Two phases with a clearly related idea would be interesting.
    There is actually a second solution retaining (partially) the relation of the nPe2/nPf2
    1.nrQc7[+nPb7] nPf3! 2.nPfxe2[nPe2->e7][+nPc8=nS] nrQb8[+nPc7]#

    Now, nPc6 might look as idle in that solution but remove it from the initial position and everything changes quite unexpectedly.

    So, what makes an author’s “idea of a problem”?

  3. Georgy EvseevGeorgy Evseev says:

    For me this is an example of computer-generated problem.

    I think that the author says to himself: “I want a problem with only royal neutral queen on board”. Afterwards he adds some promising fairy conditions, selects stipulation and tests 64 possible diagrams.

    As soon as there are some solutions with different finals and without duals – the problem is ready.

    So, the main author’s idea is “there is a lone neutral queen on the diagram”.

    And there is nothing wrong with such computerized approach – I have some problems composed in similar way myself.

  4. Nikola Predrag says:

    Yes, there are more and more computer’s problems.
    There’s nothing wrong with them, there is just no author’s idea, no content, no creativity.

    Dehumanized boring play without a sparkle of strategy tends to be worshiped over the human wit.
    It’s not a futuristic danger that computers would develop to conquer the mankind, but that the mankind would scorn and abandon sapience.
    Degrading the mind to the merely computing abilities would indeed make us miserably inferior to the machines.

    That’s why THE IDEA is worthwhile in chess composition, to
    keep us incomprehensible for the machines.

  5. peter harris says:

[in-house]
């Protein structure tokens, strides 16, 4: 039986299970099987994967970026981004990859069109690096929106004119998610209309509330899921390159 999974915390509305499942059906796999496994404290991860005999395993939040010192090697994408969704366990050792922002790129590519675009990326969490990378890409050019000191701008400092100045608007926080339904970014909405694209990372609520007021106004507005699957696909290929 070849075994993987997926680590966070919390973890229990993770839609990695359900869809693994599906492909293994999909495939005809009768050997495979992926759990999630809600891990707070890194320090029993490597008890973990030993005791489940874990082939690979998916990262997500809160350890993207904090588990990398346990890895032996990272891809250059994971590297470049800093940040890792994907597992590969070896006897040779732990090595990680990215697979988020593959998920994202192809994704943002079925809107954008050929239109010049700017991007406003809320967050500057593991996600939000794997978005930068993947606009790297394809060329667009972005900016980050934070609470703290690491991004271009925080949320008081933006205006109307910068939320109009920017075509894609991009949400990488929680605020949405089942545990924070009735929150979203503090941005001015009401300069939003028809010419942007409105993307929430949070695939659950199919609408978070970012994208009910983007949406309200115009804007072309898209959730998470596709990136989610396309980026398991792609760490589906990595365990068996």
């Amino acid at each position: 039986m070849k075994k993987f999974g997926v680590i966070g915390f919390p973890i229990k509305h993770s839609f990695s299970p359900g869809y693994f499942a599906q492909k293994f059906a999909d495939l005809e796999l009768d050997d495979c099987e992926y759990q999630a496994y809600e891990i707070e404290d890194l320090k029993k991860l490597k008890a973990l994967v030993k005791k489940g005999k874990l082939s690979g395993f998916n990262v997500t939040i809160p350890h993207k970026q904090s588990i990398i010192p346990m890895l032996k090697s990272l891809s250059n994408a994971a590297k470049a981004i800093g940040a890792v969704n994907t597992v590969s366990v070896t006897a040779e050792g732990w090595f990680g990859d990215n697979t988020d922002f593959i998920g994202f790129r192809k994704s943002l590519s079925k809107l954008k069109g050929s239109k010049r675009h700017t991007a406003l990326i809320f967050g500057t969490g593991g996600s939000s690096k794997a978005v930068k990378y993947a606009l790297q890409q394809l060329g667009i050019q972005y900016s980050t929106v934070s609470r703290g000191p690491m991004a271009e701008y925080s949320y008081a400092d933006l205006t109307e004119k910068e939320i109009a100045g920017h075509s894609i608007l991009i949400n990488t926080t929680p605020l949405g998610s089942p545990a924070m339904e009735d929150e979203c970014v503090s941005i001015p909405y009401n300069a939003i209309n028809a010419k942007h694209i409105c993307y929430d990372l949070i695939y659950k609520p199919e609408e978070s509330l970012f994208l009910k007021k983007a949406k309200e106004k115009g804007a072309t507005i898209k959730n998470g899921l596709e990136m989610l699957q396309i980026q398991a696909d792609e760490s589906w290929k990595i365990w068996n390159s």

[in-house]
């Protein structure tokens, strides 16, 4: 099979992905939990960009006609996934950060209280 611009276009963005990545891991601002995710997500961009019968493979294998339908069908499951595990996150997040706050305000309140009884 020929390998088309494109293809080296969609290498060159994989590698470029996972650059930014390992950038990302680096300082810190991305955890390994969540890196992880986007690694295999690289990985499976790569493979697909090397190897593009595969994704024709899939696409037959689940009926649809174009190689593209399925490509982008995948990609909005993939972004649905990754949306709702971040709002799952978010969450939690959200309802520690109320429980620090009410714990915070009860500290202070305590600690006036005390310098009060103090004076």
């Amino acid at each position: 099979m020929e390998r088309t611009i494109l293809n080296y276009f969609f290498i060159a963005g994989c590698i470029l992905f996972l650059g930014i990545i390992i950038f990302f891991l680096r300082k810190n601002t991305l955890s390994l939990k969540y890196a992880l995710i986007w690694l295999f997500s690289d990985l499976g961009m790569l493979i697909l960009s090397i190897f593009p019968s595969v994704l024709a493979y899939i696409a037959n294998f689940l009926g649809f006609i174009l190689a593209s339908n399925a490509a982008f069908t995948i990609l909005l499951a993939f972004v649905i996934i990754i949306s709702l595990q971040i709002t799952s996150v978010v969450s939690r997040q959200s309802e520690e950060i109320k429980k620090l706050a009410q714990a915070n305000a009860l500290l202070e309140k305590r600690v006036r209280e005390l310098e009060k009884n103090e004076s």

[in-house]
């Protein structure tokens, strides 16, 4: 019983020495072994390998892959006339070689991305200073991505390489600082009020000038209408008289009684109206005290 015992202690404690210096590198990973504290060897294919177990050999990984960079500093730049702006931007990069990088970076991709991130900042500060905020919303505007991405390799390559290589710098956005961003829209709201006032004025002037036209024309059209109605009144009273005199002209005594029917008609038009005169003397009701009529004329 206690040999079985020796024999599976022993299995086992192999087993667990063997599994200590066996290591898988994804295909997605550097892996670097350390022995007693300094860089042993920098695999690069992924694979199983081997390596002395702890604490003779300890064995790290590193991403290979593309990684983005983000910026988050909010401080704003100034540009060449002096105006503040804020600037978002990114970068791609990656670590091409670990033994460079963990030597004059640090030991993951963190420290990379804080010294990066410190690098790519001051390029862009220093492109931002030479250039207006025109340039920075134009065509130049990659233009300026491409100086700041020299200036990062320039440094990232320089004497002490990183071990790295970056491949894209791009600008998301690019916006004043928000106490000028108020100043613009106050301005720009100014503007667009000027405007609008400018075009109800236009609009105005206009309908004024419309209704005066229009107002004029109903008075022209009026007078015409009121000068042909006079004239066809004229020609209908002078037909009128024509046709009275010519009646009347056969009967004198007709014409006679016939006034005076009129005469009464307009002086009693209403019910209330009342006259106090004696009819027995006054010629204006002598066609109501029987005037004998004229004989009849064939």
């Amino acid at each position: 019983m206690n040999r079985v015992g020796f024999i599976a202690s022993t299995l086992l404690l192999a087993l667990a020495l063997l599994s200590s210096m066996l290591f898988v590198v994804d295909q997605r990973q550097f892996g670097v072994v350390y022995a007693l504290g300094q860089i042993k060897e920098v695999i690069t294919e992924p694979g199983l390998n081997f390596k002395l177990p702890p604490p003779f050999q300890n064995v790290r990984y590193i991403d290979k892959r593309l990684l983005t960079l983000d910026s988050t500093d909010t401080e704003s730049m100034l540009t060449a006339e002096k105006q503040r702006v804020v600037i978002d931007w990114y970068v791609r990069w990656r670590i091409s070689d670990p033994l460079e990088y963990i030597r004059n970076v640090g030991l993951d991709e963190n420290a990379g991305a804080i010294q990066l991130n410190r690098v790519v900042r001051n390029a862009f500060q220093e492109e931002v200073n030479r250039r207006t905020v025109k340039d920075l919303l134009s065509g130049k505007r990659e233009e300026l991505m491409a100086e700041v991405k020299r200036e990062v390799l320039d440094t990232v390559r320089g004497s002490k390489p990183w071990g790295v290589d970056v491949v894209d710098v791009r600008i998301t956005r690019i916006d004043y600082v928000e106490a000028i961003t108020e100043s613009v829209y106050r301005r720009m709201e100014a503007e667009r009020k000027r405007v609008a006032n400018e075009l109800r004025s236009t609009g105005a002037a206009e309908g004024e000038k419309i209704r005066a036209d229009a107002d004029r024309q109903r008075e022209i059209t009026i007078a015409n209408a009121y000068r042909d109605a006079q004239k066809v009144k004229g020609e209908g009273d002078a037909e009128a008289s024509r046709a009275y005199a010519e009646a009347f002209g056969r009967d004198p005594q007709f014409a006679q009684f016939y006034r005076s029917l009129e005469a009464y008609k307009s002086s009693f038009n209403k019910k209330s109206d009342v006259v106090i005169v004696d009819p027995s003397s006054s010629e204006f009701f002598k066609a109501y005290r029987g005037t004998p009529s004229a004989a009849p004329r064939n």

I was not going to respond to comments – but you see I am.

    My AIM in making this problem was:

    using ONE piece a ROYAL NEUTRAL QUEEN and the 3 conditions, to find TWO BEAUTIFUL MATES with TWO BEAUTIFUL FINAL POSITIONS in the hope that some would ENJOY FINDING the two solutions which I thought would NOT BE SO EASY – and would need a bit of imagination to succeed.

    [Regarding its merits: whether I used a computer or not is TOTALLY beside the point].

    So it is all very SIMPLE – not requiring dissertations about strategy.

    Many one and two-piece problems are composed.

    I hope some enjoyed the problem.

    There was creativity in composing the problem.

    It was I not a computer who thought of the concept of:

    (1) one piece (2) a neutral (3) royal (4) queen (5) Sentinelles Pion Neutre, Supercirce, AntiCirce and (6) the stipulation.

    And, Predrag, your second comment is certainly impressive stuff – very learned.

  6. peter harris says:

    Incidentally:

    The question of composing and the use computers has been discussed for years.

    Comments are made as though the writers believe are raising a new subject and are saying something worthwhile – when they are not.

    There is a excellent article in feenschach Heft 206 pages 472/473/474 titled “Zum Einsatz von Computerprogrammen bei der Losing von Schachaufgaben” by the eminent Karl-Heinz Siehndel.

  7. Nikola Predrag says:

    And I was not going to comment the problem but the comments.
    Drawing attention to some basic questions which are very easily lost in the era of too much of information and too little of time for thinking.

    I’m sorry for misusing this problem to ask some general questions.
    Problem is nice and the economy of material is perfect, leaving no ground for any disapproval.

    I just think that it’s “too easy” to mate nQ, with numerous possible rebirths all over the board, including promotions.
    Digging through all that to find which are these two possible mates in this position is of course a hard process of elimination.

    I believe it’s a tasty bite for those who love such cakes.